Bothwell next asked if the revenues from fees and permits would offset the cost of the homestay inspector the city was going to hire. Fee and permit values are set at levels to cover costs for processing, not enforcement. Collections would fall short of homestay czar’s $60,000 salary. But staff believed after an initial deluge of work, the czar would likely be able to take on other responsibilities. Bothwell tried to make sense of it all. “It looks to me like you’re gonna track them down on the Internet, and then go station somebody in the bushes to see if anybody actually shows up, and then knock on the door every day to see if they stay there three days or four days or thirty days, and then take them to court and have the owner say, ‘Well I rented it to them for thirty days, but they only stayed three.’ The enforcement piece there just seems wacky.” Bothwell speculated enforcement could only “really hurt a few people who get caught.” He added, “If there are 900 [STR’s] with city addresses, it’s 1.6 % of the houses in the city… I don’t think it’s gotten anywhere out of control at present.”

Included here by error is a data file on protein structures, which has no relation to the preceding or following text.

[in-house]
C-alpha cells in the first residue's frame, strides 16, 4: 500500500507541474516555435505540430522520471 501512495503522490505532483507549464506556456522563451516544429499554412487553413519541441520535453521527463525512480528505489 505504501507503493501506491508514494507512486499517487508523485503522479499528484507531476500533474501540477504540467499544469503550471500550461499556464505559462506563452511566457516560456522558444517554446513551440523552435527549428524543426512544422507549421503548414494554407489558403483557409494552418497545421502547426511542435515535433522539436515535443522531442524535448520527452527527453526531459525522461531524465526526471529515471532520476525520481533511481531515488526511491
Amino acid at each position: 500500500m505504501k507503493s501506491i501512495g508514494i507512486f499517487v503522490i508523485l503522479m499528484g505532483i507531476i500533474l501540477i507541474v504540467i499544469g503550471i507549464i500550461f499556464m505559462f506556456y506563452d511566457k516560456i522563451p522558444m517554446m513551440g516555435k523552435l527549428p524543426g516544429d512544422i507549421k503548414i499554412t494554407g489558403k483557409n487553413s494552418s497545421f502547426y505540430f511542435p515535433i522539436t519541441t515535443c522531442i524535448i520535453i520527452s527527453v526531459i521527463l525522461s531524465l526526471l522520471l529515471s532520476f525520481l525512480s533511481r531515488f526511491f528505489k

Manheimer said council had received hundreds of emails on the topic. The overflow room for the public hearing was overflowing. Sixty-one people had signed up for public comment, but several went home as the meeting stretched into bedtimes. One observation would be that those who represented groups were frightened about proliferation and corporate profiteering. Individuals speaking for themselves spoke as if hardship would follow passage of the ordinance.

Laurie Fisher, who described herself as a musician who sells CD’s out of her basement, would be hurt by the prohibition on running a homestay and a home office out of the same housing unit. “City Council should ultimately be totally hands-off of this whole thing,” she said to applause. “My neighbors love my guests,” she continued. “They park where I tell them to, and they are very accommodating and want to make sure that I and the neighborhood are all happy they are there. This is much better handled in the hands of the market and those using it. If you are annoyed by your neighbors’ visitors or homestayers, you can speak to them. That’s a neighborly thing to do rather than leaving it in the hands of a government who must hand-fistedly decide between kosher and non-kosher kitchens.”

Fisher said the sharing economy is the new paradigm. She pointed out that council did not care if her mother came to stay with her, though the impact would be the same. The problem was, “I have guests who stay there and give me money.” She suggested the regulation was only a “revenue grab,” and spoke of the “many natives already priced out of Asheville.”